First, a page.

The Beginning After The End | Chapter 199

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Beginning After The End Manhwa Novel

Chapter 199



 Chapter 199


Chapter 199: Return

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“Currently, there are five units in this region and another three further east approximately in this vicinity based on their last transmissions,” the captain of the Trailblazer Division reported, pointing to the relative markings with an outstretched finger.


Jesmiya Cruwer—her name given to me via a brief introduction—was the captain of Tessia’s unit. She was a beautiful woman… in a terrifying sort of way. With long blonde hair that draped over her shoulders in waves and a figure that her tight-fitting armor only accentuated, I could only imagine how many men have tried to court her once they worked up the nerves to do so. The captain always had one hand resting on the pommel of her saber, as if always ready to strike, and her surly expression never seemed to soften.


I had imagined that the captain leading its division into the dangerous wilds of the Beast Glades would be tough, but Captain Jesmiya looked as though she could frighten away mana beasts with just a sharp gaze in their direction.


Trodius shifted his gaze from the map to a sheet of paper he was holding. “Captain Jesmiya. The log sheets for clearing the dungeons; how accurate is this timeline?”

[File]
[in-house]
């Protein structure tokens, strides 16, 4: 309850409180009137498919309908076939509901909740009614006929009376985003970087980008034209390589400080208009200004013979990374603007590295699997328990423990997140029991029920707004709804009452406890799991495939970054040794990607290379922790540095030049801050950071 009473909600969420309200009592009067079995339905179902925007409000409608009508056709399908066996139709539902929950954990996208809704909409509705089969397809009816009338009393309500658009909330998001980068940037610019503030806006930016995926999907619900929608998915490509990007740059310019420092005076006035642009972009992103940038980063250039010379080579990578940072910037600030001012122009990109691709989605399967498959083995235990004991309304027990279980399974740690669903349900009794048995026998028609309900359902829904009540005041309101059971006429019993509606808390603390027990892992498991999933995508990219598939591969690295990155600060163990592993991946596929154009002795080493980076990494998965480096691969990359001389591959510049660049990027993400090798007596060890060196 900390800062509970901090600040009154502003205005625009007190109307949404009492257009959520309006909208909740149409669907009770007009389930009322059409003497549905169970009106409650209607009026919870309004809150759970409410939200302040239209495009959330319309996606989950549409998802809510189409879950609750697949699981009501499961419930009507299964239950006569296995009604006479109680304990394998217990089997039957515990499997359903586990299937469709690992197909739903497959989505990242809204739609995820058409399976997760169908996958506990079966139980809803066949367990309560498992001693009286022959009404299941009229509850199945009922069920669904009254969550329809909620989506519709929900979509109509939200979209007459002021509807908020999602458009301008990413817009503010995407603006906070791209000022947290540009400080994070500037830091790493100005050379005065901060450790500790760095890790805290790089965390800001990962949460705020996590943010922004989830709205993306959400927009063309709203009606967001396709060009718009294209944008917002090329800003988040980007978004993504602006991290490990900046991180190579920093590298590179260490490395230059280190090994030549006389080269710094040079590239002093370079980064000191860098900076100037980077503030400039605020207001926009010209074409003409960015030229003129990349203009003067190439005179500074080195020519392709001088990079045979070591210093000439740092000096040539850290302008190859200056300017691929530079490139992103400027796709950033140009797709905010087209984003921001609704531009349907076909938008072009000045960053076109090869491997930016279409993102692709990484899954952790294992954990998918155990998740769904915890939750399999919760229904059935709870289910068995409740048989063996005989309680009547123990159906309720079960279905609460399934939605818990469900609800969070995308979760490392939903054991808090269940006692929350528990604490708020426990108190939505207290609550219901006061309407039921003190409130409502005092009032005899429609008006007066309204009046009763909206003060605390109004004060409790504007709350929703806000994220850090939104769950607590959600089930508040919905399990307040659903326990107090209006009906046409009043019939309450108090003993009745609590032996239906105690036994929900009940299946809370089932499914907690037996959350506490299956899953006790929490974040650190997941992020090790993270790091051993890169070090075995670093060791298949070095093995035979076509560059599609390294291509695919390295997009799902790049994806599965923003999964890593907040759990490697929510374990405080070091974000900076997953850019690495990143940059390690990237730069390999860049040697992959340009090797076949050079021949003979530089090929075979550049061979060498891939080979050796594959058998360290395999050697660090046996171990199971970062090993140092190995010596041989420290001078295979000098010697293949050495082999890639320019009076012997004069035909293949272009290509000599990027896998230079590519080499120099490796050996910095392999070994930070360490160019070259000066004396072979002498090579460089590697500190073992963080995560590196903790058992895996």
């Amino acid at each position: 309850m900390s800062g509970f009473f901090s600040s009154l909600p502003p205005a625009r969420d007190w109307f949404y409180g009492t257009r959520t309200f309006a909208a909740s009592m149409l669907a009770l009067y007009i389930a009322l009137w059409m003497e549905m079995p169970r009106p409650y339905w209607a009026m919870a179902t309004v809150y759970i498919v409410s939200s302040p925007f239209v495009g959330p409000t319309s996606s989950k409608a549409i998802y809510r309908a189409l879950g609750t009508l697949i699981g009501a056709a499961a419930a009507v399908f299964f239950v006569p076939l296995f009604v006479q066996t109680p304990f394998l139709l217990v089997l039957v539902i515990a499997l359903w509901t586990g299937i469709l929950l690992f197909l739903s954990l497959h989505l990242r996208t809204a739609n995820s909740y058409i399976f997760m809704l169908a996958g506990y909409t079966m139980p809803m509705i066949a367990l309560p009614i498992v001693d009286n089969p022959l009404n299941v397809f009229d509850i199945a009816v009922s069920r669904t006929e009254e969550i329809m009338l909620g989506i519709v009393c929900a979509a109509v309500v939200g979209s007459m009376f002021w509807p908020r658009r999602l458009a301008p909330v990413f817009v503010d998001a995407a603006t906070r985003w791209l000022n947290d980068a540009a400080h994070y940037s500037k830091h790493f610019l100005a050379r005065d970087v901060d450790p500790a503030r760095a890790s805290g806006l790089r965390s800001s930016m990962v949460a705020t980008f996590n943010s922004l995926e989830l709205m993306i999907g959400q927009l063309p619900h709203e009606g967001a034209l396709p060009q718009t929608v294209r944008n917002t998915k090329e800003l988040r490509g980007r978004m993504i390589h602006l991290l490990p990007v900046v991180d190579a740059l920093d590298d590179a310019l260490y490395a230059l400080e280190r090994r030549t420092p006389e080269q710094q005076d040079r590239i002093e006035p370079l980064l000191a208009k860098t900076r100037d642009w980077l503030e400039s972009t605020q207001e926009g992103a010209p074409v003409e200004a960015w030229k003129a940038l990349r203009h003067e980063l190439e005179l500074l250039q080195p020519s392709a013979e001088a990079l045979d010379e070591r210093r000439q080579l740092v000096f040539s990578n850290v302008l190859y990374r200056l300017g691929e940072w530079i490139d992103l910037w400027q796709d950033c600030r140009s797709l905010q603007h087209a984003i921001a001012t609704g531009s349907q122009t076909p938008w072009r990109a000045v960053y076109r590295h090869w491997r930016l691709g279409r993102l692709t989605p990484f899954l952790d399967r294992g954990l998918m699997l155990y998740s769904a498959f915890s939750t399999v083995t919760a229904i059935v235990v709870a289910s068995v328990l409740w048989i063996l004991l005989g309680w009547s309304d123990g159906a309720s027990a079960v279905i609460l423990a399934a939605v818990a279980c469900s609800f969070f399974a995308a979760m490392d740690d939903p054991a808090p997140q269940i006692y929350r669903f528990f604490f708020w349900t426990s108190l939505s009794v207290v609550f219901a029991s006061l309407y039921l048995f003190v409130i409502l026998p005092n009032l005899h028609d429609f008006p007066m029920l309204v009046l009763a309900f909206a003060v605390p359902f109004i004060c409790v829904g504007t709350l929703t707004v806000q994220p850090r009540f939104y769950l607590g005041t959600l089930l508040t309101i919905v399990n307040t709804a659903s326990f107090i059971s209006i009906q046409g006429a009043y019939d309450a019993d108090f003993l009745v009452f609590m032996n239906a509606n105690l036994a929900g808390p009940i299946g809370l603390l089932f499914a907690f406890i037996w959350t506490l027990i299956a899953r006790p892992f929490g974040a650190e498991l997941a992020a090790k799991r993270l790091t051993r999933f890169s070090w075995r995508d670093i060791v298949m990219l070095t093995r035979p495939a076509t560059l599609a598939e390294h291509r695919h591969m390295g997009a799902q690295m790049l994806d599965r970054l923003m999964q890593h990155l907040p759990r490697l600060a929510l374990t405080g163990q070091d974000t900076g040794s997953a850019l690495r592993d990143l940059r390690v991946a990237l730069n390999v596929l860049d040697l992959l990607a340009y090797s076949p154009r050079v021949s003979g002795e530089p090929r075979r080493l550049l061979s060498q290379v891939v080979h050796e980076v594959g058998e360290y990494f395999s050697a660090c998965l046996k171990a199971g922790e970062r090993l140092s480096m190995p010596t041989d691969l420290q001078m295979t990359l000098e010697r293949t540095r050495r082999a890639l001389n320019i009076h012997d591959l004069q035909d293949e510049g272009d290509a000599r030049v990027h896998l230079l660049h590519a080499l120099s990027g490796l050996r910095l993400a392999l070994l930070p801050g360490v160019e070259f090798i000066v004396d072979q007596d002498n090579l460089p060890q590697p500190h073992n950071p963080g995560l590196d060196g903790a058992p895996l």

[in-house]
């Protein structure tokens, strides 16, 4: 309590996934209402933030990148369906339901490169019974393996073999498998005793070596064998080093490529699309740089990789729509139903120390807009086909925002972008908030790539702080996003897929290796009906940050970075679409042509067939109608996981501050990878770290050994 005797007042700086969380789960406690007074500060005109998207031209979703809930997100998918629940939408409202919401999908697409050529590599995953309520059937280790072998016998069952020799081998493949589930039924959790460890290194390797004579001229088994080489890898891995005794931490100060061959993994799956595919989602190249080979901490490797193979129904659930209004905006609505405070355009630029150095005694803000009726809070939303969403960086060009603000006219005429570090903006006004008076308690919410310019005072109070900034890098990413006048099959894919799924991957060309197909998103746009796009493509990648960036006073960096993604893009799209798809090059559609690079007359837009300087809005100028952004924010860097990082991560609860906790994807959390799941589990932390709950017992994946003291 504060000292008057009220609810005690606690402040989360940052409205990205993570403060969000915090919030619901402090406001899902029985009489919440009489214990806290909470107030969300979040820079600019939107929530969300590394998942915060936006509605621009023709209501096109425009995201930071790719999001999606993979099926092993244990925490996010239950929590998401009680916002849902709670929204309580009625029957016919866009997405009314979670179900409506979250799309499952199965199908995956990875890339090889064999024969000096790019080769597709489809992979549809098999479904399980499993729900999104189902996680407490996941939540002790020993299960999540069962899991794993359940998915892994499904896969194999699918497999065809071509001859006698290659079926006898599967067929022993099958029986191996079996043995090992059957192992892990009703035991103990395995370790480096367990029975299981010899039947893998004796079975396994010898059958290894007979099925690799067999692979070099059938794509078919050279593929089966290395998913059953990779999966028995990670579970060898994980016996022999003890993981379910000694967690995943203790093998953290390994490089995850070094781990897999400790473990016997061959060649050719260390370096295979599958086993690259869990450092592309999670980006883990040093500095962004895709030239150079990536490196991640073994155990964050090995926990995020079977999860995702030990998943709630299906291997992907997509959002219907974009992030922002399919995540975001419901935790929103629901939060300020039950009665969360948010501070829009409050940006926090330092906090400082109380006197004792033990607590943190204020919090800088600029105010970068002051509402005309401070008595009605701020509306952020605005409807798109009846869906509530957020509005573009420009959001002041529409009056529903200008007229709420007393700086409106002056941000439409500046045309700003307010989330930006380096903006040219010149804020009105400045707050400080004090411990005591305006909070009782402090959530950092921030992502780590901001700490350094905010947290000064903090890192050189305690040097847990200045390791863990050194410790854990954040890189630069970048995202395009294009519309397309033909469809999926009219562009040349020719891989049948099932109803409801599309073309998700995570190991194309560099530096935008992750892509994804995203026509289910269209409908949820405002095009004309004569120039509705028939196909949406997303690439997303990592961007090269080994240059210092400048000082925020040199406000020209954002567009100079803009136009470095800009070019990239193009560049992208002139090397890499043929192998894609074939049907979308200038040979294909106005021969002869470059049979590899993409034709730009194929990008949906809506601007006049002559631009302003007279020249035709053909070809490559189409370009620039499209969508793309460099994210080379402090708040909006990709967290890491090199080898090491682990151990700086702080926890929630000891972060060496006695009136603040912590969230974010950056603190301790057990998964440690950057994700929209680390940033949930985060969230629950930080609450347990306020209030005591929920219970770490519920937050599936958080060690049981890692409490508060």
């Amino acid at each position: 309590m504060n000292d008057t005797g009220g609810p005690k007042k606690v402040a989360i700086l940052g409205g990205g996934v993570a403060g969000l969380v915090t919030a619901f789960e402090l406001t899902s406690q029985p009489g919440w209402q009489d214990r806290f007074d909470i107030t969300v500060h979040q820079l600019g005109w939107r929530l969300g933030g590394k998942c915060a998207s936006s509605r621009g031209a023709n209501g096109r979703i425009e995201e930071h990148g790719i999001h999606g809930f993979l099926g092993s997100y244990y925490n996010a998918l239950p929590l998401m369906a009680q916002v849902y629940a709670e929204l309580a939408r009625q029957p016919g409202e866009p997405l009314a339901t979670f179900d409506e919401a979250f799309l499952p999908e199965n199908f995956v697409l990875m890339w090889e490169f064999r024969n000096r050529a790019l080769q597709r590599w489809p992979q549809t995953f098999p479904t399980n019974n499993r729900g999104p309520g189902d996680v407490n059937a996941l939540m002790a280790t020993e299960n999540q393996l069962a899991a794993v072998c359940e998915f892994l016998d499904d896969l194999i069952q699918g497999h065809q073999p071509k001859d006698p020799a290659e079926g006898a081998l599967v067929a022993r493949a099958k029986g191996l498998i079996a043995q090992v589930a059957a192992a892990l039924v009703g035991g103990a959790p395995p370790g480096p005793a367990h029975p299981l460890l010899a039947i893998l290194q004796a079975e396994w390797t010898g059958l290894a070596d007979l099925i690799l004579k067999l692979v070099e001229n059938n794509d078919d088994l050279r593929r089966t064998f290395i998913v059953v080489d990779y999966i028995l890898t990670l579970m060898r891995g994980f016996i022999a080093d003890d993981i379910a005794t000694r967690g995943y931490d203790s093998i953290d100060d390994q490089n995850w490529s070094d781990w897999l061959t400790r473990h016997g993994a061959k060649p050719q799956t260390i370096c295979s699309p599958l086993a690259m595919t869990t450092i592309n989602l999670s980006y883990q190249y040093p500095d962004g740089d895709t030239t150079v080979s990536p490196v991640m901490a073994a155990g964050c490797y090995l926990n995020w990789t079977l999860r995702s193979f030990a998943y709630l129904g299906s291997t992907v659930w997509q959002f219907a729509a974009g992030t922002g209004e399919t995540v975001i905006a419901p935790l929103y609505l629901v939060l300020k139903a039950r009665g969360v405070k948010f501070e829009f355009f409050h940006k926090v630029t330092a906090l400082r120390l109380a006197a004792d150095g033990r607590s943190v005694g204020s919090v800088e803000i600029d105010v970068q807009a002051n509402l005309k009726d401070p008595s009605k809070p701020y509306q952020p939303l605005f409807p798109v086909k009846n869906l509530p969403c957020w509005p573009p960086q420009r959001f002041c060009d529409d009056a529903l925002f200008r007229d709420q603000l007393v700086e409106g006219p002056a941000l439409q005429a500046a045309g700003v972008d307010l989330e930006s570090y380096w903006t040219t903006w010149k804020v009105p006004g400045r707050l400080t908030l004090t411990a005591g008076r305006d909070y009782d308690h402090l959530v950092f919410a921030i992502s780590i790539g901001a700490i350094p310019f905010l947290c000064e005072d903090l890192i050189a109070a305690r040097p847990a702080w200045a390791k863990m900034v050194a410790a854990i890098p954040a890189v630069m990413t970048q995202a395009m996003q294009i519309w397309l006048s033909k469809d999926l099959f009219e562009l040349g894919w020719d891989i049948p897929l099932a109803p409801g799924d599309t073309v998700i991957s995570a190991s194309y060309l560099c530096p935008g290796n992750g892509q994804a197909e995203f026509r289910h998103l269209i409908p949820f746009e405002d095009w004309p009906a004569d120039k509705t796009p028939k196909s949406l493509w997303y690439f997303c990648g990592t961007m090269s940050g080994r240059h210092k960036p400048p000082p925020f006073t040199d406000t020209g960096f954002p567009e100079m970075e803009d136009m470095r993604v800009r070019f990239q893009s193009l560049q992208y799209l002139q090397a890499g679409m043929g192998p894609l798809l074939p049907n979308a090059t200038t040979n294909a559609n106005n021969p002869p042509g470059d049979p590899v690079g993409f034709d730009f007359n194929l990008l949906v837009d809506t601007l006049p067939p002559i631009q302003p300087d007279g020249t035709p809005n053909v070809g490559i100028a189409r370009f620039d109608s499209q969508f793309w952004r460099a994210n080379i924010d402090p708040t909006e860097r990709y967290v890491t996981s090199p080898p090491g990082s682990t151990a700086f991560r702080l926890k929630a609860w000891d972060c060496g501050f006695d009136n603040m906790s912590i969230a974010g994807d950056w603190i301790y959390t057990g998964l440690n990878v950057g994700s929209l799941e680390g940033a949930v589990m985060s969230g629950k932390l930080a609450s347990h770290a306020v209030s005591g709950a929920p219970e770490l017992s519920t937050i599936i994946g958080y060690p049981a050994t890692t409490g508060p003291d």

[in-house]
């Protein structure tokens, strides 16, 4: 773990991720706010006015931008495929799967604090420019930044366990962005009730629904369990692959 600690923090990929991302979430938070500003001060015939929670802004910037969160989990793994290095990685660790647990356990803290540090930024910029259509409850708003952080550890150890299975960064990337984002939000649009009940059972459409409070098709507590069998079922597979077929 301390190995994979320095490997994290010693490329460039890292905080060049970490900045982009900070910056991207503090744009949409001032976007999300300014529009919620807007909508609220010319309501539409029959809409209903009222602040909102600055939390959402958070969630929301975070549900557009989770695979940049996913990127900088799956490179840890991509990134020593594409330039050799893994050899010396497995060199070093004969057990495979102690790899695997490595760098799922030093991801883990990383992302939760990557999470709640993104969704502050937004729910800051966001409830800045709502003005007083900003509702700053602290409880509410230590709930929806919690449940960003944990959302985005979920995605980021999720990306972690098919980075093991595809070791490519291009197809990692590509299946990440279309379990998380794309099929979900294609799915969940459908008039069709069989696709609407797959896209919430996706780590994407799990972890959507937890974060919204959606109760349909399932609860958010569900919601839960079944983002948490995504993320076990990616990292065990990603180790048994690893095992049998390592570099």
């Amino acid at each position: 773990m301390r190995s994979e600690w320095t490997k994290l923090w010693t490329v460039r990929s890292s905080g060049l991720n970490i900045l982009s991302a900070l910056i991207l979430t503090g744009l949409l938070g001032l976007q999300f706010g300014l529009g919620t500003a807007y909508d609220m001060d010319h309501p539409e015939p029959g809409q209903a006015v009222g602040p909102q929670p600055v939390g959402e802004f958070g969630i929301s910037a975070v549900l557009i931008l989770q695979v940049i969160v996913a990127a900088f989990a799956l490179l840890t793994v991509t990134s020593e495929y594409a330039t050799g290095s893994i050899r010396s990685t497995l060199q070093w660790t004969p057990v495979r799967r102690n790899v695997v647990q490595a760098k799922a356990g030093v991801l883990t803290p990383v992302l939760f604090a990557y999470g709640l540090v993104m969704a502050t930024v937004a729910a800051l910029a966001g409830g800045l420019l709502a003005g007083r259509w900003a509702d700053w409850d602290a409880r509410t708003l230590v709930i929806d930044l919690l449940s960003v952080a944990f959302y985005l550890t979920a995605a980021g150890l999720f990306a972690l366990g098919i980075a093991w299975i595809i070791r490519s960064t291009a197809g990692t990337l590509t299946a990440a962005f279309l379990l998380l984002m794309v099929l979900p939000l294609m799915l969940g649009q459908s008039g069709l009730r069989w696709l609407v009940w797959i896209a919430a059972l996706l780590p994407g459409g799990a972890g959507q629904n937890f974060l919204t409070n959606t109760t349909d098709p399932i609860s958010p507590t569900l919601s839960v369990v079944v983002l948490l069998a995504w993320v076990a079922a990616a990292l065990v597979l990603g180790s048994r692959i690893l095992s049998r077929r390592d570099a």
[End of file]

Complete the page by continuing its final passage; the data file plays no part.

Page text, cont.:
The captain of the Trailblazer Division straightened her back before speaking. “Fairly accurate. Even taking into account the number of Alacryan mages surrounding the teleportation gate and how much the corruption process has taken over the dungeon levels, my unit has never taken longer than a week.”


“A week is too long,” the senior captain stated coldly. “The number of corrupted beasts attacking the Wall has yet to decline. Have your units on a strict deadline of four days for each dungeon.”


“But sir!” Captain Jesmiya bolted up from her seat. “Rushing the expeditions to that degree will only cause more casualties. Some of these dungeons have never been cleared before, and extreme caution has to be taken, or an entire unit can get wiped out!”


“That’s an order, Captain Jesimya Cruwer. “The Wall is the last form of defense on the eastern border of Sapin. If a soldier from your unit dies out in the Beast Glades, that soldier’s family isn’t in danger. However, if the number of beasts becomes more than this fort can handle, those monsters and the Alacryan mages controlling them will have free reign on the civilians of the towns nearby.”


Captain Jesimya’s expression as she returned to her seat was even more sour than it had been before. The brawny Captain Albanth, on the other hand, had all of the intensity of a bear cub sitting across uncomfortably from the blonde-haired bundle of seething fire.


Despite his warrior-like build, most of the captain’s division comprised of workers and blacksmiths responsible for maintaining and further constructing the Wall. He himself had been a retired A class adventurer that opened up his own forge in Blackbend City.


With the continued success of the Wall under his direct guidance, Albanth had been recently promoted from his position as a unit head.

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However, with a relatively new captain mostly overseeing the development and maintenance of the Wall and with Captain Jesmiya hardly staying in one place since most of her troops are constantly in different parts of the Beast Glades, Trodius Flamesworth had been assigned to this area as the senior captain that both Jesmiya and Albanth directly reported to.